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My 2012 NAHBS Experience

March 13th, 2012 by Don Walker

After what seemed like an entire month of being away from home (but was only two weeks), Lesley and I returned to our Buckner, KY homestead exhausted but content. This year we had the new NAHBS Sponsorship Manager, JC Breslin, along for the ride. It was an epic road trip to and fro with NAHBS sandwiched in the middle. This years show was a very good show, with record breaking attendance, good press, and a reunion with my industry friends. Despite the phenomenal weather, we saw over 8000 people. Typically shows have better attendance when conditions are cold or dreary outside but this year it was clear with highs in the sixties to low seventies all three days. The show was the icing on the cake after a rather precarious trip across the Wild West.

 

From Buckner to Sacramento in one piece;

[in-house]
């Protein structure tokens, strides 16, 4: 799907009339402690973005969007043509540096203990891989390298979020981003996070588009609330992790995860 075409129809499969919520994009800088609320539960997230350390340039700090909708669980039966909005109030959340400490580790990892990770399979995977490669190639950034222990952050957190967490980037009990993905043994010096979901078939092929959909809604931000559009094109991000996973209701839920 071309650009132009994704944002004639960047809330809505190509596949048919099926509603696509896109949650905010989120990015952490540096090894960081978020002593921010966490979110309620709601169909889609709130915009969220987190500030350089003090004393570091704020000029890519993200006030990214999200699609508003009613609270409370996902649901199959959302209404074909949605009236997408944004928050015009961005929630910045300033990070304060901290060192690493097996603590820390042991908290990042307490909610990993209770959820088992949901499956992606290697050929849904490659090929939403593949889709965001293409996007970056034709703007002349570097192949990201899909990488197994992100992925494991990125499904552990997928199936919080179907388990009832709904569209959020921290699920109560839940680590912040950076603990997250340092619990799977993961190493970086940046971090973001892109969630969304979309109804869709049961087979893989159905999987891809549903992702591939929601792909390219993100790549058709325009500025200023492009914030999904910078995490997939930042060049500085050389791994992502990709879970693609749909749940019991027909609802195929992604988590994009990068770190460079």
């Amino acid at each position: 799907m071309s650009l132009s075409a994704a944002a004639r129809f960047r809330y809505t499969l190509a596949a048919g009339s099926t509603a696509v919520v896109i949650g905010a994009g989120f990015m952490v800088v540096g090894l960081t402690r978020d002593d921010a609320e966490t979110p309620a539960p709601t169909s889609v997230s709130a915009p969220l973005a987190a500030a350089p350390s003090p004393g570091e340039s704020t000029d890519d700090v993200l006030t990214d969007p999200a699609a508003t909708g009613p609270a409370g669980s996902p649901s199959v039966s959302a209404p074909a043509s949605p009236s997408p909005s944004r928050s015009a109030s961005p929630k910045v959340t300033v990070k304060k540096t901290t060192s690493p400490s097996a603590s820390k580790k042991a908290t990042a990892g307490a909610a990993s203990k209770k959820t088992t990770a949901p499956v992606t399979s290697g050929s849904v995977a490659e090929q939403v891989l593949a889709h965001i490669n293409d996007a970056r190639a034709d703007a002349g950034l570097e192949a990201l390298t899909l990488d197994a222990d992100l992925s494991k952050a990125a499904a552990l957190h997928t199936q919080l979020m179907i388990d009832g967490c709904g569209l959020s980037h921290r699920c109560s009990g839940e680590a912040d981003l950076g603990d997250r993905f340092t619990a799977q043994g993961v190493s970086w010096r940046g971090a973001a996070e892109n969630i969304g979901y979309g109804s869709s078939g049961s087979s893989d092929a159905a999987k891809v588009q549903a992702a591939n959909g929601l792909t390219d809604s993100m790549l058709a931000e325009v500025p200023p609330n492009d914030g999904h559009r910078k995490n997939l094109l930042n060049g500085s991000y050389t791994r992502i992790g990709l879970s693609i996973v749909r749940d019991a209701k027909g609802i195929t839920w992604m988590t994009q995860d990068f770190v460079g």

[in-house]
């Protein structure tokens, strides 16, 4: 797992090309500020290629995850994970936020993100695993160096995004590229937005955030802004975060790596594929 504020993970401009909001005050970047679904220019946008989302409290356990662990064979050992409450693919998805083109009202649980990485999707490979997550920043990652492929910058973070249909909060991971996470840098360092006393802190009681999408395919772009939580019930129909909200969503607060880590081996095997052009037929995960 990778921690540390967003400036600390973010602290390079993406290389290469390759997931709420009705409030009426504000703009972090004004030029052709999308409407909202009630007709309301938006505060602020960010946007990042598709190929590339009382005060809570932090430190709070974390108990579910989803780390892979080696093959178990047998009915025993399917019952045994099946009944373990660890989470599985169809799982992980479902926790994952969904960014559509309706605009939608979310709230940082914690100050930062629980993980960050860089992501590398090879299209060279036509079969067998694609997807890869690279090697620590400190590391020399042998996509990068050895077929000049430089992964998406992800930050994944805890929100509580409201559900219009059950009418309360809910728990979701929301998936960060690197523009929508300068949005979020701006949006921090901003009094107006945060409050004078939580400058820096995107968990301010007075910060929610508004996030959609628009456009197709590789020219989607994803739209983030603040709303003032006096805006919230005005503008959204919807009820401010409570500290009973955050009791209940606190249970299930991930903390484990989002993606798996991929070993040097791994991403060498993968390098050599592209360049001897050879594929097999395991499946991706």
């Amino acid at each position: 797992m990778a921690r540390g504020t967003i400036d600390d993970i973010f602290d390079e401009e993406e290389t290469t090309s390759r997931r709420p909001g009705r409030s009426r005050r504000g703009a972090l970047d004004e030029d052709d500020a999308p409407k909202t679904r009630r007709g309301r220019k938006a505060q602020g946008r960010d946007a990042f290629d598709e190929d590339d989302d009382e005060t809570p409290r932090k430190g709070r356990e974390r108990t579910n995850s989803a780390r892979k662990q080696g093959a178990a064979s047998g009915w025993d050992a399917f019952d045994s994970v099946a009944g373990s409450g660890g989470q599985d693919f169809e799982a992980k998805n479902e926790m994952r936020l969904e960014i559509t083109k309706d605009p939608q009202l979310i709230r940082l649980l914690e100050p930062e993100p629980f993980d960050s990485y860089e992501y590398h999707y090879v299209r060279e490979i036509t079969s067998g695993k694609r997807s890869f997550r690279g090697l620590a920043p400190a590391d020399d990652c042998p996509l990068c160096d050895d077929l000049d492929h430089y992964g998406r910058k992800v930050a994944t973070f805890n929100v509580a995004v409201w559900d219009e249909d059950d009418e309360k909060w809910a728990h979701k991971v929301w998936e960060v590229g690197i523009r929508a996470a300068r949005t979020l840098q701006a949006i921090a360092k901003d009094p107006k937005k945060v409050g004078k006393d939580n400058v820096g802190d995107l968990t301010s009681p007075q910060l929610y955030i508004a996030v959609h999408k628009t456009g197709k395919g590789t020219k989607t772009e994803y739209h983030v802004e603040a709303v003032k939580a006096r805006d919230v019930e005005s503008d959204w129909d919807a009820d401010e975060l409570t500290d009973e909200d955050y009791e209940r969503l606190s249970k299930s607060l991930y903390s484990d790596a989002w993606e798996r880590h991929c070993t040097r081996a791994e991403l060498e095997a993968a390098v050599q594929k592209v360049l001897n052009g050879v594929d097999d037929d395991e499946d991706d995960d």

We left at 5:30 AM on Friday the 24th of February, about ninety minutes later than I had hoped, as we had to make some adjustments inside the trailer for our luggage. The initial idea was to complete 2,250 miles in two days . We figured we would gain three hours during the drive, but pulling a fully loaded trailer has a few disadvantages. After what seemed like an eternity, we pulled into Denver at 11 PM. We checked into our rooms and went to the bar to grab a quick snack and a beer or two to help us drift off to sleep. Once we woke up the next morning, we did a site inspection of the hotel and convention center as we considered sites for 2013. We were quite impressed with the venues, completed our fact finding mission and got back in the truck to continue dragging the trailer towards Sacramento. Our last obstacle was the Rockies. As soon as we pulled out of town, I noticed that we had quite the cross wind while we were heading north. Once we crossed into Wyoming, the wind became more severe and we were turning west, so it became a headwind. A couple of hours later after a gas and bathroom stop, we found ourselves in the middle of whiteout conditions on the highway. The conditions were so bad, the highway patrol began closing down Interstate 80. The flashing lights and overhead sign said closed, but a few folks went around us, so I said, “I’m not going to get stuck in this hell-hole and lose more time on the road, lets hit it!” and followed four cars and a Semi-tractor-trailer under the flashing lights and obvious warning.  I’m not the most experienced driver in snow and icy conditions, I’ll admit, but I felt that losing time was the worst idea since we still had much work to do in Sacramento before the show. About twenty to thirty minutes into our death march, we were following a semi, making us the last of our convoy, when we saw the familiar flashing lights of a squad car ahead. “Oh Crap!,” I thought aloud and as we approached the lights at a snails pace, we could start to make out what was a jacknifed big rig on the road. It took up all but enough room to drive by it, and surprisingly, the officer waved us through.